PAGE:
Who is GWC?

Members of the Gallinas Watershed Council (GWC) are volunteers who are working to achieve and maintain a healthy and vital watershed.

Our goal is to unite with all stakeholders to ste­ward our watershed community.  

We invite you to join us!


Gallinas Watershed Council’s Mission

  • Connect the people who live and work and play in Las Gallinas Valley with their creek and watershed
  • Advance local conservation action
  • Promote watershed restoration, protection and education


Watershed Definitions

  • A watershed is a place in the landscape, a unit of earth through which water travels from hilltop to ocean.   Threads of water move over, on and through a watershed, connecting all things within – human, natural and man-made.
  • A watershed is also a turning point that drives new ways of thinking or acting. Passage through a watershed moment changes perspective and perception – typically an altered course of action results.
  • Watershed Stewardship:  Choosing to manage our actions or lands in watershed units, to better align our human influences with the natural processes at work in the landscape.

Our Watershed Vision

(This is an idealized description of the Gallinas Watershed that, through our actions, we strive to achieve and maintain.) 

Our community is comprised of a diverse population of residents and businesses who treasure and are actively involved in the stewardship of the watershed.

Contiguous public open spaces, from headwaters to bay, are ecologically linked by a greenway park and promenade that is used by people and wildlife.

Gallinas Creek’s historic bay lands, South and North forks are restored, clean and accessible.  A robust population of clapper rail, steelhead trout and birds flourish in the restored creek.

The greenway park promenade becomes the preferred route to schools and shopping.  Gallinas Watershed communities from Santa Venetia to Terra Linda are connected and strengthened by this thriving neighborhood and ecological corridor.  Children play and people gather beside its tree-shaded waters.  Headwaters (the source of our streams, supporting native plant communities) are protected and accessible in the open space hills.

Source waters are untapped, preserving seasonal seeps and springs that feed clean, cool flowing streams.  Oak savannah and wooded hills remain, speckled with spring wildflowers and carpeted with native grasses that ripple in the breeze like ocean waves.

Communities embrace the headlands, greenway and bay lands as assets for both commercial and residential elements of the urban landscape.  In bay land and streamside communities, flood protection needs are identified and addressed.  With historic bay lands restored, tidal creeks are naturally sustained by daily tidal exchange so that dredging is no longer required.  Captured rainwater soaks into gardens so that runoff is clean and minimal.   Green streets and sidewalks treat runoff before it reaches Gallinas Creek and San Pablo Bay.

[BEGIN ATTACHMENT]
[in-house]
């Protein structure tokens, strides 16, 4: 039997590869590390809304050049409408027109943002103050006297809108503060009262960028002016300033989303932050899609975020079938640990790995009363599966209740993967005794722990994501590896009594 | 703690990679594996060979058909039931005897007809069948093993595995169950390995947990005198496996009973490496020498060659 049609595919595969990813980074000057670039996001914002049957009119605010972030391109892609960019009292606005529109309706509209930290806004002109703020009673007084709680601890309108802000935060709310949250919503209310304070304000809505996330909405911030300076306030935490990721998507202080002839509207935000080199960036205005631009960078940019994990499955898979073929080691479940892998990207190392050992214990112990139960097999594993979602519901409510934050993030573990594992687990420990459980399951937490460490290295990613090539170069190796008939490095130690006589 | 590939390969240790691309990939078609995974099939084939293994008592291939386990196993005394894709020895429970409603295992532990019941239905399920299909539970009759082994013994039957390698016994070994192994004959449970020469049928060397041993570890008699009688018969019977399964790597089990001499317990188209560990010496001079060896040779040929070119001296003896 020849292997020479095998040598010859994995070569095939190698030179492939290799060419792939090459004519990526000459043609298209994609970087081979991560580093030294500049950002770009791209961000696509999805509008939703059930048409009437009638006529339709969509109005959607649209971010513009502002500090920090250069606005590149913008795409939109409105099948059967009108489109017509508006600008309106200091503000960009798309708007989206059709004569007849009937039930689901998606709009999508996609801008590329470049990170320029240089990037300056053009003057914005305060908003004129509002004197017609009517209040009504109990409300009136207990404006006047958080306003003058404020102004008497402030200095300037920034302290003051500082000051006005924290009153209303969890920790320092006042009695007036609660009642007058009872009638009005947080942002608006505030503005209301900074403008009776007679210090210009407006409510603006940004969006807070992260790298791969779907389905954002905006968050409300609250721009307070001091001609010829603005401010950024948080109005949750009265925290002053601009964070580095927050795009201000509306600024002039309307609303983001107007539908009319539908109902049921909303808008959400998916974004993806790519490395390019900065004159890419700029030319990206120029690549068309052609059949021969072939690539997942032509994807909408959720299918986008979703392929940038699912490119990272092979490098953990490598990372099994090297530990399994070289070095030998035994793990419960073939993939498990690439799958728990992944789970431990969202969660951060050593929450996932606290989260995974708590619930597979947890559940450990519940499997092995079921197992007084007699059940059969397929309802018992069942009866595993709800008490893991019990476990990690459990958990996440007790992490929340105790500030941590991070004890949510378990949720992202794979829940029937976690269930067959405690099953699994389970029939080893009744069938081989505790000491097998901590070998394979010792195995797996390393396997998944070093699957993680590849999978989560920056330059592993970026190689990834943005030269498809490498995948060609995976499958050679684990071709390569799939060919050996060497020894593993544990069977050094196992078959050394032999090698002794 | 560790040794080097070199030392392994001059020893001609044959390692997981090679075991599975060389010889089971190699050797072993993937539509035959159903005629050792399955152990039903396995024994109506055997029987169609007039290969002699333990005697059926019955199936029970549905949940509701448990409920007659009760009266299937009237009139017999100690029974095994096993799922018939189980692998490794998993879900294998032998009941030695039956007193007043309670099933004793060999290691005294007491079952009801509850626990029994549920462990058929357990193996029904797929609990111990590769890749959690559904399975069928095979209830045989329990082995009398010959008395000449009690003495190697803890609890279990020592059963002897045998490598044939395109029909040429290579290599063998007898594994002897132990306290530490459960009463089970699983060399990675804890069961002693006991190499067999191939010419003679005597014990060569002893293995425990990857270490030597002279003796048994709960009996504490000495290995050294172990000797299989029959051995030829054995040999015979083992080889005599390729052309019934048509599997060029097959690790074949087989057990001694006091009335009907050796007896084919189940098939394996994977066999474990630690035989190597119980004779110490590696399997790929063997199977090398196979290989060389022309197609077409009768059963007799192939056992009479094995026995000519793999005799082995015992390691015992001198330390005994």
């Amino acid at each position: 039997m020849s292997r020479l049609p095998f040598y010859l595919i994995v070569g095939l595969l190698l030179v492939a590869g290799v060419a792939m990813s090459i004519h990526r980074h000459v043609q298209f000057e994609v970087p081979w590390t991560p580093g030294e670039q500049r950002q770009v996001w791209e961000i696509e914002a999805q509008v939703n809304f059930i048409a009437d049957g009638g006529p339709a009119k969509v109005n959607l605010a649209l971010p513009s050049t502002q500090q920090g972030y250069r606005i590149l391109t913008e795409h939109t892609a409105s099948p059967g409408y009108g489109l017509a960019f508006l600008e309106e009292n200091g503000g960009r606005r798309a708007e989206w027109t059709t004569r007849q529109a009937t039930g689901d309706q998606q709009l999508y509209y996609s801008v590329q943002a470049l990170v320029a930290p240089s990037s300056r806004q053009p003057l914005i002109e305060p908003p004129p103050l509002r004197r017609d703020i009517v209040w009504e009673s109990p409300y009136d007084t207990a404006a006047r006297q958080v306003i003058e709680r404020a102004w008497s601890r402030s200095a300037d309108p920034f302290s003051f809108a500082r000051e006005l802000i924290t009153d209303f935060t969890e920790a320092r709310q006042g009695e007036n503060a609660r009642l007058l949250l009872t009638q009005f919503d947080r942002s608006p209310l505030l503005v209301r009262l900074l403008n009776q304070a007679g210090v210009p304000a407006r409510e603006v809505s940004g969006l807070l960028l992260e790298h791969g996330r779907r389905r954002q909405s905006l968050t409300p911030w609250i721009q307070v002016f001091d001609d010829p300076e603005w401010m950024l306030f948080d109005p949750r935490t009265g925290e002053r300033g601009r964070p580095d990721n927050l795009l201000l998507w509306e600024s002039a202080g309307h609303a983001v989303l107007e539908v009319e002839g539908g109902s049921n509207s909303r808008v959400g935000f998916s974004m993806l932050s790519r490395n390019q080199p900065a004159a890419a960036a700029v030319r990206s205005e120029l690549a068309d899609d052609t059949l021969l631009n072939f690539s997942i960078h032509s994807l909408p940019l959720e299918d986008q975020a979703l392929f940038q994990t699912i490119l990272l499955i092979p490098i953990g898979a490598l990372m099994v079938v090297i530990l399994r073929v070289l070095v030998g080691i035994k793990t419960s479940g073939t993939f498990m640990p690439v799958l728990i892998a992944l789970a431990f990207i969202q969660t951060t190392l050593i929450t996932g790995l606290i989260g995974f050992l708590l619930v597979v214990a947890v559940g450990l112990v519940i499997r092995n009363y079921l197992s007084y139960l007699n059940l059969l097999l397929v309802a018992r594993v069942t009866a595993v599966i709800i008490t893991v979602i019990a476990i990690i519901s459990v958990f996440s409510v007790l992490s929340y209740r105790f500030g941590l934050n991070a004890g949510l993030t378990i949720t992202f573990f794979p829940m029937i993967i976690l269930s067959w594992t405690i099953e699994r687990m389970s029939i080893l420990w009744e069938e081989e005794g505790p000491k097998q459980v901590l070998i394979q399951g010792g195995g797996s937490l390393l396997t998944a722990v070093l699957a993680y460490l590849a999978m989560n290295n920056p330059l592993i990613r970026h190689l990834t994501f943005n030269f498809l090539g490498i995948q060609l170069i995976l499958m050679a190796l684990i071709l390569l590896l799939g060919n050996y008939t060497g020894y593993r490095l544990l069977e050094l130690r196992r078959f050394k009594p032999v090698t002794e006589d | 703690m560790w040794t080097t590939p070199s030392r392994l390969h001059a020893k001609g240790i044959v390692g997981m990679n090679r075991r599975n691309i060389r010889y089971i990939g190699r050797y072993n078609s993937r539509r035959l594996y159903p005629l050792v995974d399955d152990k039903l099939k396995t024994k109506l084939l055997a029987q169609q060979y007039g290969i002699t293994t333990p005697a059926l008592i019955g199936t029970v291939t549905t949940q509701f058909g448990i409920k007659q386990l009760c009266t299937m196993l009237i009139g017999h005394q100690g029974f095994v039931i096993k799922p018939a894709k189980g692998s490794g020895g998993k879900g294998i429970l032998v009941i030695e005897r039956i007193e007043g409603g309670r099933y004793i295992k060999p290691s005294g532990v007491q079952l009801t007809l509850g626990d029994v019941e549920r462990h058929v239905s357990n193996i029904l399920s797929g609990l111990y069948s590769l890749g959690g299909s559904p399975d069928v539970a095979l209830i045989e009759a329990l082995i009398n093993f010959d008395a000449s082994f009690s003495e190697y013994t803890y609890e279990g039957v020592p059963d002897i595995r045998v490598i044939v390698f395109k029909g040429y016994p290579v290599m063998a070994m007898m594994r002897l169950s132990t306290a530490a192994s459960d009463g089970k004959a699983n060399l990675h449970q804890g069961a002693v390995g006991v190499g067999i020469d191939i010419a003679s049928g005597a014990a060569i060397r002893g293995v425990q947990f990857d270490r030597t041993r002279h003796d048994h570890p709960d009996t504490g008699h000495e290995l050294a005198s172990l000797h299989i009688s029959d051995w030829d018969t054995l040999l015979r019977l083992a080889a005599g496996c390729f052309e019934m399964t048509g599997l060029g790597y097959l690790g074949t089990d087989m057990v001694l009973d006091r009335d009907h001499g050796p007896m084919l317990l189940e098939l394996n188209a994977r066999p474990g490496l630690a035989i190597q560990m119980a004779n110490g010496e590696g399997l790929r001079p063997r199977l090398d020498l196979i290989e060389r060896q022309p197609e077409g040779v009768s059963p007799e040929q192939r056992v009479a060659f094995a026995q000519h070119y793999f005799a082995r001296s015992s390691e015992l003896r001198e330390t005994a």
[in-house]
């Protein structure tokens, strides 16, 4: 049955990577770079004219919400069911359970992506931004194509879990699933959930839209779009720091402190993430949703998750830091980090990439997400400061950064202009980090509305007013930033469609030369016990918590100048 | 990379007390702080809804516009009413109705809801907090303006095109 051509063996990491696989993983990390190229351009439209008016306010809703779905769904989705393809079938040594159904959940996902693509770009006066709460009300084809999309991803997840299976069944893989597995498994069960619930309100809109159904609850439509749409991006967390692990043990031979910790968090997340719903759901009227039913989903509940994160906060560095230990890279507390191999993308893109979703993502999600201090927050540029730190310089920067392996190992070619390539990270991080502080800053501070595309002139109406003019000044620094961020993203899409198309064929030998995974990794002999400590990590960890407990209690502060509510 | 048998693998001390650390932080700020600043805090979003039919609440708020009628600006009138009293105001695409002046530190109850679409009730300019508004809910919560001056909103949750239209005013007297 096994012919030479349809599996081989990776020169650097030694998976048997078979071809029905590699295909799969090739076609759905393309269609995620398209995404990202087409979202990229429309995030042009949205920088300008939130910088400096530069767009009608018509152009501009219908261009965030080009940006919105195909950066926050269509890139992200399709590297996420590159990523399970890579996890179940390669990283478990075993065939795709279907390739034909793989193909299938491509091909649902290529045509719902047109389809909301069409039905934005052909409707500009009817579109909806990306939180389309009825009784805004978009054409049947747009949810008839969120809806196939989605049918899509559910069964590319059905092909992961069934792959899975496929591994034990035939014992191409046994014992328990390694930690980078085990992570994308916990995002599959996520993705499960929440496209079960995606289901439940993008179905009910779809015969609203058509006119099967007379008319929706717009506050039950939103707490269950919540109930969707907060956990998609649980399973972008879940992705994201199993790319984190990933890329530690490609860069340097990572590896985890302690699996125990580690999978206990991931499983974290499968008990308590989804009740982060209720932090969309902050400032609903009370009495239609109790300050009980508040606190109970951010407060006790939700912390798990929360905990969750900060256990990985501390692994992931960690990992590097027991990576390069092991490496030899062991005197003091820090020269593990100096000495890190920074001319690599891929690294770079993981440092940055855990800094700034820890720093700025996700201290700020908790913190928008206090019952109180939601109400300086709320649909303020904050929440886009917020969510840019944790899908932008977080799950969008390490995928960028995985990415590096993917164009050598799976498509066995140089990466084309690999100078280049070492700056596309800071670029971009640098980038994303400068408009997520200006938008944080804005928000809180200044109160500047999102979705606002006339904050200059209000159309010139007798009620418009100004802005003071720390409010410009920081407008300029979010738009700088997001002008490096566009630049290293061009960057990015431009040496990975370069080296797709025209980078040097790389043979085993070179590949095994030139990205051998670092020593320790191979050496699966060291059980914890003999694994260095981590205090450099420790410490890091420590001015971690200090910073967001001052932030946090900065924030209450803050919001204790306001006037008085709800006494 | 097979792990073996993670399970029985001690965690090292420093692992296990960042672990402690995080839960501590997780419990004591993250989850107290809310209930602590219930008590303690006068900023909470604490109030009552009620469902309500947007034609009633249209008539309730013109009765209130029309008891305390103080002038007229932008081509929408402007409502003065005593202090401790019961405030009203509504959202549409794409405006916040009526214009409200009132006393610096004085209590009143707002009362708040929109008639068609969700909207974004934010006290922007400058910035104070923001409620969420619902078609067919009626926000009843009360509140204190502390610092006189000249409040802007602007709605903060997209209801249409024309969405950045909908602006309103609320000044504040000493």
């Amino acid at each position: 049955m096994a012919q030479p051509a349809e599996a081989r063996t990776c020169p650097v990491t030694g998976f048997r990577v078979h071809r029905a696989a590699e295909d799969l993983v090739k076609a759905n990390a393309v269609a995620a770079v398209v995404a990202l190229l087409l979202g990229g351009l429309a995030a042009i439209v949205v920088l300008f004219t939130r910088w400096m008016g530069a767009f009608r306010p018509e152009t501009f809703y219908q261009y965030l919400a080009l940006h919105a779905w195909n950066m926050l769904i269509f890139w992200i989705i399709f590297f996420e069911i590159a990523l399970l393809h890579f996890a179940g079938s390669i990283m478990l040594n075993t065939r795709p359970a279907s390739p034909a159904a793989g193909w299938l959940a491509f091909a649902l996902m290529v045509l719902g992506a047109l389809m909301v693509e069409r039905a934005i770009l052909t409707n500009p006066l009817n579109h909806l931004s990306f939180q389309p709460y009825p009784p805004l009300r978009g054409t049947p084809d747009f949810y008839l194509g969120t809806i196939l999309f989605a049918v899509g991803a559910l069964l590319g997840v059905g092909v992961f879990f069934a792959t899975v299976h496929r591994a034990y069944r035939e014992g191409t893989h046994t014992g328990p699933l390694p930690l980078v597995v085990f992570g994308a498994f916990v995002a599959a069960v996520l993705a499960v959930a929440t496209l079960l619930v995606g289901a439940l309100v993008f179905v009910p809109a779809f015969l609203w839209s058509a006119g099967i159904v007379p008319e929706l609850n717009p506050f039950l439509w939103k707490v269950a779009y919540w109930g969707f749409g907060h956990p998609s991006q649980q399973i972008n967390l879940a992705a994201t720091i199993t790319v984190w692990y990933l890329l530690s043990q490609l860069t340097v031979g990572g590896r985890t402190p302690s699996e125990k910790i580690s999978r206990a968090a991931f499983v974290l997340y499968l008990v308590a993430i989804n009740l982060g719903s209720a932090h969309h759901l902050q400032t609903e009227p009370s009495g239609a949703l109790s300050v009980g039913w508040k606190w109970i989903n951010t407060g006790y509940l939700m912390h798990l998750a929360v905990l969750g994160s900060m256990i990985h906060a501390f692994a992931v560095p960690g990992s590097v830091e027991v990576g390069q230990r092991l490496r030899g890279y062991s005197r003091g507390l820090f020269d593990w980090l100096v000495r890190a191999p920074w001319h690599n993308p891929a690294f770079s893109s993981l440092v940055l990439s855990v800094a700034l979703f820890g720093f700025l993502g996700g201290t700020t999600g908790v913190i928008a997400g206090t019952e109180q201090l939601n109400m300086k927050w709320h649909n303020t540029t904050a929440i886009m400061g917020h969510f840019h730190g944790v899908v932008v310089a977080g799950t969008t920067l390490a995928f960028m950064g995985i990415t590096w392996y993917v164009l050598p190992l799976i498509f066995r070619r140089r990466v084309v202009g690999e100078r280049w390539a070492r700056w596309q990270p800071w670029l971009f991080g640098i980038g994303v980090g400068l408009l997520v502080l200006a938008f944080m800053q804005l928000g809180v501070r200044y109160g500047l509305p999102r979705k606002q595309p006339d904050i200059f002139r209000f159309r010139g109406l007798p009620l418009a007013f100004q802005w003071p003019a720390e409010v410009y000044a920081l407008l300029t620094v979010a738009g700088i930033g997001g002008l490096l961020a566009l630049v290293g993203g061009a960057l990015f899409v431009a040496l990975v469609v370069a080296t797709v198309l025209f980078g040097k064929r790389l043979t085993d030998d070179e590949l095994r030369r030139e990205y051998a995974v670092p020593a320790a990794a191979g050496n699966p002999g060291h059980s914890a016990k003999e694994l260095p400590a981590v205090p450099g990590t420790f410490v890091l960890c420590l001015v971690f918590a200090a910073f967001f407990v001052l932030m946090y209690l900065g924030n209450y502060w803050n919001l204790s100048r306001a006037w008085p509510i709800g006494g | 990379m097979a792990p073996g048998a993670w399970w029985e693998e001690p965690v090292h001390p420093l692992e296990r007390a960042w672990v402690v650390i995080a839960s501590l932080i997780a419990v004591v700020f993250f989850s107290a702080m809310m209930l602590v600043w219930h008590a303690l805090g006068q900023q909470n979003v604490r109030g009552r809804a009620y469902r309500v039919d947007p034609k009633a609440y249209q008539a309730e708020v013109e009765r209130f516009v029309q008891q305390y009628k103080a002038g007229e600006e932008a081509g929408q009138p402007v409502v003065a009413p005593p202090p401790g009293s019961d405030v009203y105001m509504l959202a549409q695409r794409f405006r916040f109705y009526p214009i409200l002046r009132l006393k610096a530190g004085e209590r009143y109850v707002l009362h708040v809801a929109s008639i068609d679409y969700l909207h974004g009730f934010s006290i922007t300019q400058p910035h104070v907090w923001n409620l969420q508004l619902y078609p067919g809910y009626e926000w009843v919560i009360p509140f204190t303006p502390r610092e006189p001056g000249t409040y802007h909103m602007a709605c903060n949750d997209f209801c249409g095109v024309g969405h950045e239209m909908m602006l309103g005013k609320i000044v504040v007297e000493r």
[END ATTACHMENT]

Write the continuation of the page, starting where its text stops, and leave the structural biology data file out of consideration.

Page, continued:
In winter months, ball fields, parks and floodplains pond with storm water, easing flood hazards and reducing erosion.

Residents rebuild community by getting out of their cars and meeting their neighbors as they safely travel to work and school. Embraced in the restored watershed, they are at home.

All residents are caretakers in a watershed.  Called stewards, we are guardians of the landscapes we inhabit.

Our lives are a passing moment in geologic time.  With care, we remove seemingly indelible impacts on our watersheds.  These actions, embraced by future generations, improve the health of our watershed and, in turn, our health and that of our children.

We hope this inspires your watershed vision and a positive stewardship of the habitat that is your home.

King Tide, Mouth of Gallinas Creek, Santa Venetia

King Tide, Mouth of Gallinas Creek, Santa Venetia

A Vision for Marin County Watersheds

Marin watersheds share common features that unify our communities.  Because of their small and intimate size, we can know the folds of our hills, drink from their sources, and traverse from headwaters to bay or ocean on an afternoon jaunt.

The beauty is spectacular, and the landscape rich with habitat which, elsewhere, is now largely lost to the overbuilt world that surrounds most cities.

To preserve and protect these values, Marin County adopts a watershed management approach integrating community maintenance, land use planning and climate adaption.  To support this effort, watershed stewardship groups throughout Marin County join together to empower watershed change.

A new economic model is devised in which existing communities provide revenue needed for their management, maintenance and watershed stewardship.   The ecological impacts of our communities are mitigated within our watersheds, and our natural resources are sustained.

Over time, the efficiency in our built environment increases, and our watersheds become ecologically and economically self-sustaining.


We invite you to locate yourselves in Marin watersheds

·        Focus your mental lens on the landscape, at a micro and a macro scale.

·        Consider your location in the watershed (hills, valley, bay land, creekside, beach) while driving, sleeping, working, or playing.

·        Envision the natural resources, plants and animals that share your landscape (past, present, and future).

·        Soak in the beauty; be aware and choose the impacts of your stewardship.